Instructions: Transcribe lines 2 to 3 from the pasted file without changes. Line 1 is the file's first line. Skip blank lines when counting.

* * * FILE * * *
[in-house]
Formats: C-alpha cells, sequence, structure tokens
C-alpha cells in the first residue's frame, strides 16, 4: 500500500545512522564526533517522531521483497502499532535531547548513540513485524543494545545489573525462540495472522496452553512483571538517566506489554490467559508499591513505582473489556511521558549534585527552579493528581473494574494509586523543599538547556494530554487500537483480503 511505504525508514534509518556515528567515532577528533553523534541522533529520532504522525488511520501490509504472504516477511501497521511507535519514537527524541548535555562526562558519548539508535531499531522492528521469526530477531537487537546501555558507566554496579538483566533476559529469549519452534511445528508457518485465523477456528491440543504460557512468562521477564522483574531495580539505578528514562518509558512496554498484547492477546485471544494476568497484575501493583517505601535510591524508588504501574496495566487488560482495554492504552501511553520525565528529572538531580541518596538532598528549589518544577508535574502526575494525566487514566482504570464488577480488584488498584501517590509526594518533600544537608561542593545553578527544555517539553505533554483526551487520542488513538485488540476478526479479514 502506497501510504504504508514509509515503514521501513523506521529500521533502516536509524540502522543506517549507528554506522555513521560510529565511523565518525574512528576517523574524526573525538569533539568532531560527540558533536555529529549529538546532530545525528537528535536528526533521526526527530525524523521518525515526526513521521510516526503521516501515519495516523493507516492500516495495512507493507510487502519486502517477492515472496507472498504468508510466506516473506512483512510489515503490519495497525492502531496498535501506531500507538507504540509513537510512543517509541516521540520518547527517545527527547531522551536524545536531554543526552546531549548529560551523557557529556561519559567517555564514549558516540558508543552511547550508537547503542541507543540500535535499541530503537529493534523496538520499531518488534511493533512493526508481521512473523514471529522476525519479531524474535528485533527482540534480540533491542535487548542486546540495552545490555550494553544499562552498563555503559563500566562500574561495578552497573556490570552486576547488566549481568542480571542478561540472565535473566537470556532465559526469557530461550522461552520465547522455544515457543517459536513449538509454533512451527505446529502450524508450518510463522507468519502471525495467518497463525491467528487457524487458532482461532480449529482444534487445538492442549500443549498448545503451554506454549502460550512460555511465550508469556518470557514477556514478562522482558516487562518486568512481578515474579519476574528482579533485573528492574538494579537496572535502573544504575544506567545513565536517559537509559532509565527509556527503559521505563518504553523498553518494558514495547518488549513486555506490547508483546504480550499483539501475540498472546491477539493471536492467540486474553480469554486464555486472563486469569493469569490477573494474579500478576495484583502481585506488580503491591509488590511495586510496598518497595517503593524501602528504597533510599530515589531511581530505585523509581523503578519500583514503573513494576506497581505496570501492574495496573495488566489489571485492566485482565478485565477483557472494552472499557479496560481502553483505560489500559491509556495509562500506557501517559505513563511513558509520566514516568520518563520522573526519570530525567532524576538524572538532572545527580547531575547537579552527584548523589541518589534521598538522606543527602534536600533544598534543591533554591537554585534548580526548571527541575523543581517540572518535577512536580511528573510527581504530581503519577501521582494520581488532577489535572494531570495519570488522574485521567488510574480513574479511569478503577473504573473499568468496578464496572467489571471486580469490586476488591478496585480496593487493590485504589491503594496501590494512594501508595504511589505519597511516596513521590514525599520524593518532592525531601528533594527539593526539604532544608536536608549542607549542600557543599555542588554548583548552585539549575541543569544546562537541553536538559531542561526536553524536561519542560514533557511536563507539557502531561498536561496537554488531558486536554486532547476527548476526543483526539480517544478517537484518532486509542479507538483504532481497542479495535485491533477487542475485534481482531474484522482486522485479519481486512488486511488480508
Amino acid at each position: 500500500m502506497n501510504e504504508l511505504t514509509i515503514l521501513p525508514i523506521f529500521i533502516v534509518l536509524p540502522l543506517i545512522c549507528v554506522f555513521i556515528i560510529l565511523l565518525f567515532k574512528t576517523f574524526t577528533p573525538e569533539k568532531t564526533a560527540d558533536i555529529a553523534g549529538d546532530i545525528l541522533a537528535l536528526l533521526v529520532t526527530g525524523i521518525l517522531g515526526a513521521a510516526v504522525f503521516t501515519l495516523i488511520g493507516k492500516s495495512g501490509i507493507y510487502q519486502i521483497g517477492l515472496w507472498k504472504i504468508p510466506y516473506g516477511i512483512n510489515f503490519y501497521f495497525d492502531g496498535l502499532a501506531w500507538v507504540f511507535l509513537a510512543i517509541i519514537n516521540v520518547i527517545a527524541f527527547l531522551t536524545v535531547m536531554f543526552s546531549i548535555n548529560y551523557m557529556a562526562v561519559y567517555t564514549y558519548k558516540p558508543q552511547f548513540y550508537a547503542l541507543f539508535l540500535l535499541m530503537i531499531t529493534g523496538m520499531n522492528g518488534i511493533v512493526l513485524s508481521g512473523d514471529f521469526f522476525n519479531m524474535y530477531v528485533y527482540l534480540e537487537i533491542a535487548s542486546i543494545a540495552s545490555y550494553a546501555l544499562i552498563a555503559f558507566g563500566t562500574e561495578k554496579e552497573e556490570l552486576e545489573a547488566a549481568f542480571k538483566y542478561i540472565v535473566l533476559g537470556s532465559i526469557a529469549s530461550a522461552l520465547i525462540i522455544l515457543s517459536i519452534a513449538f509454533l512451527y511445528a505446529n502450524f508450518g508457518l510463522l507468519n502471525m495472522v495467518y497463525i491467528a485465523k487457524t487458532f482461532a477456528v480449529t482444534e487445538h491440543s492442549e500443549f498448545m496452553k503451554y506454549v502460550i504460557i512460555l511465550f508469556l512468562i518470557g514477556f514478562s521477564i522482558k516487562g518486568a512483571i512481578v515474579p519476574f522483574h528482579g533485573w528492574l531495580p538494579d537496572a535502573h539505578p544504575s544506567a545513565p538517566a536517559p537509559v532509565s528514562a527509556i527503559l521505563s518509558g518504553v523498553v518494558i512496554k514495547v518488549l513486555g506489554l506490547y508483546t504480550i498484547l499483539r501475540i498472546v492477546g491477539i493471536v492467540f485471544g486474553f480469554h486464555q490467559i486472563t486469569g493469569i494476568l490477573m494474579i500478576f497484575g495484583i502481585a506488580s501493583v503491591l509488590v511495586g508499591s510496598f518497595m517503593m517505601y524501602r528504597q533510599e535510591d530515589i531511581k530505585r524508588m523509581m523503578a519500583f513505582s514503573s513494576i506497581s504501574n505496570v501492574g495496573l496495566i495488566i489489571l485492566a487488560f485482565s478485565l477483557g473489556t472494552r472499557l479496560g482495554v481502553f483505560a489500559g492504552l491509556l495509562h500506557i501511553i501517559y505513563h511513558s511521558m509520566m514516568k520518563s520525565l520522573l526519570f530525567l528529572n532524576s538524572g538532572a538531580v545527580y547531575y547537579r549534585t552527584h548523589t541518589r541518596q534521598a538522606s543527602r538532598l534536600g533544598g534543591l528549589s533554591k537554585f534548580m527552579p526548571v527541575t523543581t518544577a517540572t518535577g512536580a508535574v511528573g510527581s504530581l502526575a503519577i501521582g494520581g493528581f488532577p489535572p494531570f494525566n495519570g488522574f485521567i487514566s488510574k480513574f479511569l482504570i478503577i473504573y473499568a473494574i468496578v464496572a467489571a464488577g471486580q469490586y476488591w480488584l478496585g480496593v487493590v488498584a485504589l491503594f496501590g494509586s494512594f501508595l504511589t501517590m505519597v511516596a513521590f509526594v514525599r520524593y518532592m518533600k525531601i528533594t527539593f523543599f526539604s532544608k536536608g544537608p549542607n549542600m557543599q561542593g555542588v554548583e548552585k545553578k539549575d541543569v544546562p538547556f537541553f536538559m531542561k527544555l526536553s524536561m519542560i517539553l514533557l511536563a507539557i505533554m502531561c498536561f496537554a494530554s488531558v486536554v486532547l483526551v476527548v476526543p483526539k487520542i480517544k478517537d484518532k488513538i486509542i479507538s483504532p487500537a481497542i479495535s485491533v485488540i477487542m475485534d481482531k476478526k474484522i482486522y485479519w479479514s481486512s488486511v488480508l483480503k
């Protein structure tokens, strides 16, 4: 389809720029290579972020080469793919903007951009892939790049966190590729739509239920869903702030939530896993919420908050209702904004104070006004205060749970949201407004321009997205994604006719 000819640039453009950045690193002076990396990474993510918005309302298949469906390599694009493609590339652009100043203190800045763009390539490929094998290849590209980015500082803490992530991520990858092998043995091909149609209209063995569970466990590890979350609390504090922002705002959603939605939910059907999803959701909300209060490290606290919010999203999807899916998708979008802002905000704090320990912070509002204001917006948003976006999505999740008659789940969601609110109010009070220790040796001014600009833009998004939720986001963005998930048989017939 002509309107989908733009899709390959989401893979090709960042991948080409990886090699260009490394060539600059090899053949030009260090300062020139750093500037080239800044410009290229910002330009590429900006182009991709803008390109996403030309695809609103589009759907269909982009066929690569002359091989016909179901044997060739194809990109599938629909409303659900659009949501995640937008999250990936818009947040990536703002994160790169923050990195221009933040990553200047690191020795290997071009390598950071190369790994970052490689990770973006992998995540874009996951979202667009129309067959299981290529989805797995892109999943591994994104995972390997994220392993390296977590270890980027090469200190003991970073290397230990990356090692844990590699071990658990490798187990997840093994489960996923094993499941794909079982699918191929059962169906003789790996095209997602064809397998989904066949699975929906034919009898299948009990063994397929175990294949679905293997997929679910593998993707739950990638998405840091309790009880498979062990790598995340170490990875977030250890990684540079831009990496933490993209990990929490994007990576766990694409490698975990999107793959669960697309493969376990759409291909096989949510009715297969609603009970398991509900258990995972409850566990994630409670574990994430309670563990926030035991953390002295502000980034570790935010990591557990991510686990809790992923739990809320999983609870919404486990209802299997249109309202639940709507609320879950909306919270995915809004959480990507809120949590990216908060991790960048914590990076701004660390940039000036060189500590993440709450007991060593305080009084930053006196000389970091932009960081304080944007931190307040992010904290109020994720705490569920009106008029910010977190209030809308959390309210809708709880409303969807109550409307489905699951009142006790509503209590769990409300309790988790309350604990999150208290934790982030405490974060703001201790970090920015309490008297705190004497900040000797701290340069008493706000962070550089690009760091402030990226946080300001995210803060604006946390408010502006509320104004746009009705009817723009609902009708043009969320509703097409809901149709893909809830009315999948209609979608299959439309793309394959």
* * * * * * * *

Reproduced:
Formats: C-alpha cells, sequence, structure tokens
C-alpha cells in the first residue's frame, strides 16, 4: 500500500545512522564526533517522531521483497502499532535531547548513540513485524543494545545489573525462540495472522496452553512483571538517566506489554490467559508499591513505582473489556511521558549534585527552579493528581473494574494509586523543599538547556494530554487500537483480503 511505504525508514534509518556515528567515532577528533553523534541522533529520532504522525488511520501490509504472504516477511501497521511507535519514537527524541548535555562526562558519548539508535531499531522492528521469526530477531537487537546501555558507566554496579538483566533476559529469549519452534511445528508457518485465523477456528491440543504460557512468562521477564522483574531495580539505578528514562518509558512496554498484547492477546485471544494476568497484575501493583517505601535510591524508588504501574496495566487488560482495554492504552501511553520525565528529572538531580541518596538532598528549589518544577508535574502526575494525566487514566482504570464488577480488584488498584501517590509526594518533600544537608561542593545553578527544555517539553505533554483526551487520542488513538485488540476478526479479514 502506497501510504504504508514509509515503514521501513523506521529500521533502516536509524540502522543506517549507528554506522555513521560510529565511523565518525574512528576517523574524526573525538569533539568532531560527540558533536555529529549529538546532530545525528537528535536528526533521526526527530525524523521518525515526526513521521510516526503521516501515519495516523493507516492500516495495512507493507510487502519486502517477492515472496507472498504468508510466506516473506512483512510489515503490519495497525492502531496498535501506531500507538507504540509513537510512543517509541516521540520518547527517545527527547531522551536524545536531554543526552546531549548529560551523557557529556561519559567517555564514549558516540558508543552511547550508537547503542541507543540500535535499541530503537529493534523496538520499531518488534511493533512493526508481521512473523514471529522476525519479531524474535528485533527482540534480540533491542535487548542486546540495552545490555550494553544499562552498563555503559563500566562500574561495578552497573556490570552486576547488566549481568542480571542478561540472565535473566537470556532465559526469557530461550522461552520465547522455544515457543517459536513449538509454533512451527505446529502450524508450518510463522507468519502471525495467518497463525491467528487457524487458532482461532480449529482444534487445538492442549500443549498448545503451554506454549502460550512460555511465550508469556518470557514477556514478562522482558516487562518486568512481578515474579519476574528482579533485573528492574538494579537496572535502573544504575544506567545513565536517559537509559532509565527509556527503559521505563518504553523498553518494558514495547518488549513486555506490547508483546504480550499483539501475540498472546491477539493471536492467540486474553480469554486464555486472563486469569493469569490477573494474579500478576495484583502481585506488580503491591509488590511495586510496598518497595517503593524501602528504597533510599530515589531511581530505585523509581523503578519500583514503573513494576506497581505496570501492574495496573495488566489489571485492566485482565478485565477483557472494552472499557479496560481502553483505560489500559491509556495509562500506557501517559505513563511513558509520566514516568520518563520522573526519570530525567532524576538524572538532572545527580547531575547537579552527584548523589541518589534521598538522606543527602534536600533544598534543591533554591537554585534548580526548571527541575523543581517540572518535577512536580511528573510527581504530581503519577501521582494520581488532577489535572494531570495519570488522574485521567488510574480513574479511569478503577473504573473499568468496578464496572467489571471486580469490586476488591478496585480496593487493590485504589491503594496501590494512594501508595504511589505519597511516596513521590514525599520524593518532592525531601528533594527539593526539604532544608536536608549542607549542600557543599555542588554548583548552585539549575541543569544546562537541553536538559531542561526536553524536561519542560514533557511536563507539557502531561498536561496537554488531558486536554486532547476527548476526543483526539480517544478517537484518532486509542479507538483504532481497542479495535485491533477487542475485534481482531474484522482486522485479519481486512488486511488480508